Best of the Week
Most Popular
1. Gold vs Cash in a Financial Crisis - Richard_Mills
2.Current Stock Market Rally Similarities To 1999 - Chris_Vermeulen
3.America See You On The Dark Side Of The Moon - Part2 - James_Quinn
4.Stock Market Trend Forecast Outlook for 2020 - Nadeem_Walayat
5.Who Said Stock Market Traders and Investor are Emotional Right Now? - Chris_Vermeulen
6.Gold Upswing and Lessons from Gold Tops - P_Radomski_CFA
7.Economic Tribulation is Coming, and Here is Why - Michael_Pento
8.What to Expect in Our Next Recession/Depression? - Raymond_Matison
9.The Fed Celebrates While Americans Drown in Financial Despair - John_Mauldin
10.Hi-yo Silver Away! - Richard_Mills
Last 7 days
UK Coronavirus Infections and Deaths Projections Trend Forecast - Video - 28th Mar 20
The Great Coronavirus Depression - Things Are Going to Change. Here’s What We Should Do - 28th Mar 20
One of the Biggest Stock Market Short Covering Rallies in History May Be Imminent - 28th Mar 20
The Fed, the Coronavirus and Investing - 28th Mar 20
Women’s Fashion Trends in the UK this 2020 - 28th Mar 20
The Last Minsky Financial Snowflake Has Fallen – What Now? - 28th Mar 20
UK Coronavirus Infections and Deaths Projections Trend Forecast Into End April 2020 - 28th Mar 20
DJIA Coronavirus Stock Market Technical Trend Analysis - 27th Mar 20
US and UK Case Fatality Rate Forecast for End April 2020 - 27th Mar 20
US Stock Market Upswing Meets Employment Data - 27th Mar 20
Will the Fed Going Nuclear Help the Economy and Gold? - 27th Mar 20
What you need to know about the impact of inflation - 27th Mar 20
CoronaVirus Herd Immunity, Flattening the Curve and Case Fatality Rate Analysis - 27th Mar 20
NHS Hospitals Before Coronavirus Tsunami Hits (Sheffield), STAY INDOORS FINAL WARNING! - 27th Mar 20
CoronaVirus Curve, Stock Market Crash, and Mortgage Massacre - 27th Mar 20
Finding an Expert Car Accident Lawyer - 27th Mar 20
We Are Facing a Depression, Not a Recession - 26th Mar 20
US Housing Real Estate Market Concern - 26th Mar 20
Covid-19 Pandemic Affecting Bitcoin - 26th Mar 20
Italy Coronavirus Case Fataility Rate and Infections Trend Analysis - 26th Mar 20
Why Is Online Gambling Becoming More Popular? - 26th Mar 20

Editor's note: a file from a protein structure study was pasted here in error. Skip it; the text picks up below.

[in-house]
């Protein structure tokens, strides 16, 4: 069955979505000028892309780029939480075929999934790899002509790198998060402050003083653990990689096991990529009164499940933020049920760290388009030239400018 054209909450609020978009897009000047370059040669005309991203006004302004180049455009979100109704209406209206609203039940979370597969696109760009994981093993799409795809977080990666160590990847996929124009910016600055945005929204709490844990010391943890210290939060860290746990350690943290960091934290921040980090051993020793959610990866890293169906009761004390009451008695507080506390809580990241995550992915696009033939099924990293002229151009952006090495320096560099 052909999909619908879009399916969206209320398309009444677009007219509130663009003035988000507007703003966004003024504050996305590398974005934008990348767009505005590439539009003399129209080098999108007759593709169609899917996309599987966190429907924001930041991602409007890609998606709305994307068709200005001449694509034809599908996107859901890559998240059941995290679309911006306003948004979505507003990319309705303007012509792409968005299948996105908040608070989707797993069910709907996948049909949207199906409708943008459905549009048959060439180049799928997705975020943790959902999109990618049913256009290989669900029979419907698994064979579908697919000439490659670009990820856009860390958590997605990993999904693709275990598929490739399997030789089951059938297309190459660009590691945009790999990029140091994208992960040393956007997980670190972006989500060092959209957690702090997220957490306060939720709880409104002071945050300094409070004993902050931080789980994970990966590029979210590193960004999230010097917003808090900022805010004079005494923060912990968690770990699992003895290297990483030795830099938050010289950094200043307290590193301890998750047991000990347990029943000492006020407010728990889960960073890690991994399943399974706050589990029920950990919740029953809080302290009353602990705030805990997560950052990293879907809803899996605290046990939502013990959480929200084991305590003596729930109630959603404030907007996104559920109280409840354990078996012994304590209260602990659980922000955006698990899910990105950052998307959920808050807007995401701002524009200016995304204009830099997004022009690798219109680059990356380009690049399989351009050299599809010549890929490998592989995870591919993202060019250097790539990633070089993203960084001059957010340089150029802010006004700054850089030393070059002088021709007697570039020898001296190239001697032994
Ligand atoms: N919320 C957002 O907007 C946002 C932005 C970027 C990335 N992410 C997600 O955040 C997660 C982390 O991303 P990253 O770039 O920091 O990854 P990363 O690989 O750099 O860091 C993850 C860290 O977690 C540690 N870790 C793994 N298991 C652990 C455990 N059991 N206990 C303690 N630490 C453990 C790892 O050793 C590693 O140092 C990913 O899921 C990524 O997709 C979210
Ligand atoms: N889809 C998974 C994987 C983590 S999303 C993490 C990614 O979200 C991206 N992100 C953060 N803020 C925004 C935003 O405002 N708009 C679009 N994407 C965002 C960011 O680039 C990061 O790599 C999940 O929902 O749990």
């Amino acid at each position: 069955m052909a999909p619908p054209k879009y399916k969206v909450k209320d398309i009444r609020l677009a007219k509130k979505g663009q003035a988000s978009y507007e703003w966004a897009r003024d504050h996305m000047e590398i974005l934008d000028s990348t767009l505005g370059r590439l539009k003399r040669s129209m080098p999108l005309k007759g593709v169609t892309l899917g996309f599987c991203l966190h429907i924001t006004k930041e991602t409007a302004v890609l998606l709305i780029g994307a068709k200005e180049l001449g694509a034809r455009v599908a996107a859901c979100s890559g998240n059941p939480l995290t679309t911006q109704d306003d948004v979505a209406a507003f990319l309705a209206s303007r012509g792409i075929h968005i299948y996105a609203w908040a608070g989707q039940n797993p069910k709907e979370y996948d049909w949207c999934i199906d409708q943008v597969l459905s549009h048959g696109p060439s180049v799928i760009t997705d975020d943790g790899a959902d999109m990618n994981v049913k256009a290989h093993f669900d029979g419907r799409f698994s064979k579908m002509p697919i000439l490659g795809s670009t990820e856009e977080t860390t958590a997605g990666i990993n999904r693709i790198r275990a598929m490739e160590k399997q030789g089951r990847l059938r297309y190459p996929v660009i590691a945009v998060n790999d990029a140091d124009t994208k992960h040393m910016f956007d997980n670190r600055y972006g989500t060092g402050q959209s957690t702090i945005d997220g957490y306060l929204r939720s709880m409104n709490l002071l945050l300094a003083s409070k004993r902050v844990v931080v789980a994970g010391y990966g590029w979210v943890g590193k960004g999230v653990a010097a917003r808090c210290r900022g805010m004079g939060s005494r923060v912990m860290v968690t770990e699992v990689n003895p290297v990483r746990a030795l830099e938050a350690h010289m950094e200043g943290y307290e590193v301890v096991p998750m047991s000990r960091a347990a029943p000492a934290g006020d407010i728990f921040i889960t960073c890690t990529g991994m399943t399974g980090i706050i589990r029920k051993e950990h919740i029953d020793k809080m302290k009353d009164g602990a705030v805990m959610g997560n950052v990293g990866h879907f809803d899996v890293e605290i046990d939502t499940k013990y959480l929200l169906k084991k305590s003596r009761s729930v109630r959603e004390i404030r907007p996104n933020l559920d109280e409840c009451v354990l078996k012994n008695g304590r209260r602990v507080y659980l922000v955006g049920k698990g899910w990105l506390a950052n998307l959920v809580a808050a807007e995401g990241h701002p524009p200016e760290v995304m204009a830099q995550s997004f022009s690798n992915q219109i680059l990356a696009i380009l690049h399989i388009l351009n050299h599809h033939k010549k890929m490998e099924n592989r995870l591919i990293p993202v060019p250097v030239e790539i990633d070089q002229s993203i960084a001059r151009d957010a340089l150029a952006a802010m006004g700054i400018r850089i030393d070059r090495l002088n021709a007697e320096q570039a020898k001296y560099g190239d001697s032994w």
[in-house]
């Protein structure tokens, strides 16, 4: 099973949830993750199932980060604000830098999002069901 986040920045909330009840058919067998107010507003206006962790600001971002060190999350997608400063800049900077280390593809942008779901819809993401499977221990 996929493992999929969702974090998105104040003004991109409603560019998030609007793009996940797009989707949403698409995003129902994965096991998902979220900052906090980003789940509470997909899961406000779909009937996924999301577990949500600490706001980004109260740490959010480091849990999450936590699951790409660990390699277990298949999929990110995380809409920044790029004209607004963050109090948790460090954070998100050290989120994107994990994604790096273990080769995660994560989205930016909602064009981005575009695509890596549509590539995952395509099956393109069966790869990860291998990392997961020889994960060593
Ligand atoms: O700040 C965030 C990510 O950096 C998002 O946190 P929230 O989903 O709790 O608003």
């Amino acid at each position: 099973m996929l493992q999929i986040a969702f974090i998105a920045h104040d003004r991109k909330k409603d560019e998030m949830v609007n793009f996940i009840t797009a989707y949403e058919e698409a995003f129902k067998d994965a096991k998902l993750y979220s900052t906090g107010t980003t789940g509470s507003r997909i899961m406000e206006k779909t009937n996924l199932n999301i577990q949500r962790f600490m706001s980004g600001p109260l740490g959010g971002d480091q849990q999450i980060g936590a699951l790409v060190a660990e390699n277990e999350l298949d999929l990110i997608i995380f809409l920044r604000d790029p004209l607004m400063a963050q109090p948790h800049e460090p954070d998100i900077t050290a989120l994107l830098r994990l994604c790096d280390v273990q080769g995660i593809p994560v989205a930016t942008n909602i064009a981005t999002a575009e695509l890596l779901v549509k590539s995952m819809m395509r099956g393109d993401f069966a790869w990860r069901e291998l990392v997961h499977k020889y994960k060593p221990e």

Dark Pools of Capital Profiting from Coronavirus Stock Markets CRASH! - 26th Mar 20
CoronaVirus Herd Immunity and Flattening the Curve - 25th Mar 20
Coronavirus Lesson #1 for Investors: Beware Predictions of Stock Market Bottoms - 25th Mar 20
CoronaVirus Stock Market Trend Implications - 25th Mar 20
Pandemonium in Precious Metals Market as Fear Gives Way to Command Economy - 25th Mar 20
Pandemics and Gold - 25th Mar 20
UK Coronavirus Hotspots - Cities with Highest Risks of Getting Infected - 25th Mar 20
WARNING US Coronavirus Infections and Deaths Going Ballistic! - 24th Mar 20
Coronavirus Crisis - Weeks Where Decades Happen - 24th Mar 20
Industry Trends: Online Casinos & Online Slots Game Market Analysis - 24th Mar 20
Five Amazingly High-Tech Products Just on the Market that You Should Check Out - 24th Mar 20
UK Coronavirus WARNING - Infections Trend Trajectory Worse than Italy - 24th Mar 20
Rick Rule: 'A Different Phrase for Stocks Bear Market Is Sale' - 24th Mar 20
Stock Market Minor Cycle Bounce - 24th Mar 20
Gold’s century - While stocks dominated headlines, gold quietly performed - 24th Mar 20
Big Tech Is Now On The Offensive Against The Coronavirus - 24th Mar 20
Socialism at Its Finest after Fed’s Bazooka Fails - 24th Mar 20
Dark Pools of Capital Profiting from Coronavirus Stock and Financial Markets CRASH! - 23rd Mar 20
Will Trump’s Free Cash Help the Economy and Gold Market? - 23rd Mar 20
Coronavirus Clarifies Priorities - 23rd Mar 20
Could the Coronavirus Cause the Next ‘Arab Spring’? - 23rd Mar 20
Concerned About The US Real Estate Market? Us Too! - 23rd Mar 20
Gold Stocks Peak Bleak? - 22nd Mar 20
UK Supermarkets Coronavirus Panic Buying, Empty Tesco Shelves, Stock Piling, Hoarding Preppers - 22nd Mar 20
US Coronavirus Infections and Deaths Going Ballistic as Government Start to Ramp Up Testing - 21st Mar 20
Your Investment Portfolio for the Next Decade—Fix It with the “Anti-Stock” - 21st Mar 20